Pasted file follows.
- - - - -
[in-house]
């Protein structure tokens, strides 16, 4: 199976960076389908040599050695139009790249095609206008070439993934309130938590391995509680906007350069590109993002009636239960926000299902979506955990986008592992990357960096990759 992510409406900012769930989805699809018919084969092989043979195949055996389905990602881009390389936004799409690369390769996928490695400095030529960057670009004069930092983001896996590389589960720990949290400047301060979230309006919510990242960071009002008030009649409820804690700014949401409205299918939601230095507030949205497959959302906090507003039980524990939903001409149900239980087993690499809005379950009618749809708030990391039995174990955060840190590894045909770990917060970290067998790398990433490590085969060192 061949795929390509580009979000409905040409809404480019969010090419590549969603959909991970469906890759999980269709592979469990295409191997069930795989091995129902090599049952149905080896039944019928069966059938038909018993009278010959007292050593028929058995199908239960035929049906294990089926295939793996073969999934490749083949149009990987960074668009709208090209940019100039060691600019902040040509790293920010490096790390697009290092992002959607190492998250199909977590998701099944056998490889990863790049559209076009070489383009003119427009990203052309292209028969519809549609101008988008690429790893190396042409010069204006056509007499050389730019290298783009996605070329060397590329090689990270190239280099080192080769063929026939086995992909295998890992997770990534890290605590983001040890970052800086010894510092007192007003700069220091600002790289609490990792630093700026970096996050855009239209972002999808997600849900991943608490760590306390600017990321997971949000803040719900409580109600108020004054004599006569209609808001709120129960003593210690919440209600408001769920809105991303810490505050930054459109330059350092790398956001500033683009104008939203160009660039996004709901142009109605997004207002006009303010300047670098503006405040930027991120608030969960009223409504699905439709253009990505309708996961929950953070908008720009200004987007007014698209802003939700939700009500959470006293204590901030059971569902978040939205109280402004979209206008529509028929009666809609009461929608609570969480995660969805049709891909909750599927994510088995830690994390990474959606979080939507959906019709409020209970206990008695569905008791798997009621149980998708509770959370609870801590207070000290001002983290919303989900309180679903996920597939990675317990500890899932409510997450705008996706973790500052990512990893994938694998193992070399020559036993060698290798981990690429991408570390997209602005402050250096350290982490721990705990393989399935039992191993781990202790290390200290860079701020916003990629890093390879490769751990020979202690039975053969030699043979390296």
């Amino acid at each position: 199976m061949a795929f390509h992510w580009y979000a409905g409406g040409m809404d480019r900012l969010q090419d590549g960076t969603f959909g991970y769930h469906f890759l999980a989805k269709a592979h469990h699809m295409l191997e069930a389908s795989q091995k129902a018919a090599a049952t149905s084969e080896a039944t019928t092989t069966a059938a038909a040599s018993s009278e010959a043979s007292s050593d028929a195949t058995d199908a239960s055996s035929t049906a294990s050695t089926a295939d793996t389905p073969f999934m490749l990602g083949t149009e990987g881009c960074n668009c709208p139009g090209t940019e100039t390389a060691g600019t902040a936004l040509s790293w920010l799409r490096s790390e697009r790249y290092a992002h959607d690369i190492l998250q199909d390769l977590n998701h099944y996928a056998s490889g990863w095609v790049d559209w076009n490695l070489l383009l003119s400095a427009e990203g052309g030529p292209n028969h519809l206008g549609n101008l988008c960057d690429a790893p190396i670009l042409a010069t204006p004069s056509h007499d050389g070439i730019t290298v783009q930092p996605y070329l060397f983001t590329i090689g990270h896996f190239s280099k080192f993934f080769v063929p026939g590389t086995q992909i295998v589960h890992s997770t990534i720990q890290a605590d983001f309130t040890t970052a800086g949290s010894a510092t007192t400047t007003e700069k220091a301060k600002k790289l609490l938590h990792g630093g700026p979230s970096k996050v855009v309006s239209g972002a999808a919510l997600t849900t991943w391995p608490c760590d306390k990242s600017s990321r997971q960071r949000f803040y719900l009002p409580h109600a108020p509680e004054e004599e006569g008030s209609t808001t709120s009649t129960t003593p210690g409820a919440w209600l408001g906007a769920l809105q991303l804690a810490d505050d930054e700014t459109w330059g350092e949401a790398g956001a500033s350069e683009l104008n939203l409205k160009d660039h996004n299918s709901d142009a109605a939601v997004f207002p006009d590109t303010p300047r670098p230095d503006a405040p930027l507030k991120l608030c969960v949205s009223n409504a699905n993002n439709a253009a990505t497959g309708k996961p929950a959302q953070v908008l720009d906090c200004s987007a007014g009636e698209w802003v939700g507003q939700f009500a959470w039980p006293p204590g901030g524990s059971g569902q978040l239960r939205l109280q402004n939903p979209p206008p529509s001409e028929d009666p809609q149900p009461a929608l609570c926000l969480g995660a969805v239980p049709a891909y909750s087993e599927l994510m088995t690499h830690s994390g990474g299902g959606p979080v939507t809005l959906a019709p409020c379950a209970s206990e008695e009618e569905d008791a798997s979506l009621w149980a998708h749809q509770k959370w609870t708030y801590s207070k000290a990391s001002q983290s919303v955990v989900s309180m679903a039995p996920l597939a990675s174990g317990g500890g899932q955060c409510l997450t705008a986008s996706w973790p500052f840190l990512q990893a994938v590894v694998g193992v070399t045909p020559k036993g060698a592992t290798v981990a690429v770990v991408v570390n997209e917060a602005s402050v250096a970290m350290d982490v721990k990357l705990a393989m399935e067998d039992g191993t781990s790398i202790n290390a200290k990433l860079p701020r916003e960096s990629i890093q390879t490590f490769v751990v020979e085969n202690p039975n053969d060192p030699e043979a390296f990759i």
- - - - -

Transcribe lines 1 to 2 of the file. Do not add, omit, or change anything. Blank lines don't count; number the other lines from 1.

[in-house]
């Protein structure tokens, strides 16, 4: 199976960076389908040599050695139009790249095609206008070439993934309130938590391995509680906007350069590109993002009636239960926000299902979506955990986008592992990357960096990759 992510409406900012769930989805699809018919084969092989043979195949055996389905990602881009390389936004799409690369390769996928490695400095030529960057670009004069930092983001896996590389589960720990949290400047301060979230309006919510990242960071009002008030009649409820804690700014949401409205299918939601230095507030949205497959959302906090507003039980524990939903001409149900239980087993690499809005379950009618749809708030990391039995174990955060840190590894045909770990917060970290067998790398990433490590085969060192 061949795929390509580009979000409905040409809404480019969010090419590549969603959909991970469906890759999980269709592979469990295409191997069930795989091995129902090599049952149905080896039944019928069966059938038909018993009278010959007292050593028929058995199908239960035929049906294990089926295939793996073969999934490749083949149009990987960074668009709208090209940019100039060691600019902040040509790293920010490096790390697009290092992002959607190492998250199909977590998701099944056998490889990863790049559209076009070489383009003119427009990203052309292209028969519809549609101008988008690429790893190396042409010069204006056509007499050389730019290298783009996605070329060397590329090689990270190239280099080192080769063929026939086995992909295998890992997770990534890290605590983001040890970052800086010894510092007192007003700069220091600002790289609490990792630093700026970096996050855009239209972002999808997600849900991943608490760590306390600017990321997971949000803040719900409580109600108020004054004599006569209609808001709120129960003593210690919440209600408001769920809105991303810490505050930054459109330059350092790398956001500033683009104008939203160009660039996004709901142009109605997004207002006009303010300047670098503006405040930027991120608030969960009223409504699905439709253009990505309708996961929950953070908008720009200004987007007014698209802003939700939700009500959470006293204590901030059971569902978040939205109280402004979209206008529509028929009666809609009461929608609570969480995660969805049709891909909750599927994510088995830690994390990474959606979080939507959906019709409020209970206990008695569905008791798997009621149980998708509770959370609870801590207070000290001002983290919303989900309180679903996920597939990675317990500890899932409510997450705008996706973790500052990512990893994938694998193992070399020559036993060698290798981990690429991408570390997209602005402050250096350290982490721990705990393989399935039992191993781990202790290390200290860079701020916003990629890093390879490769751990020979202690039975053969030699043979390296």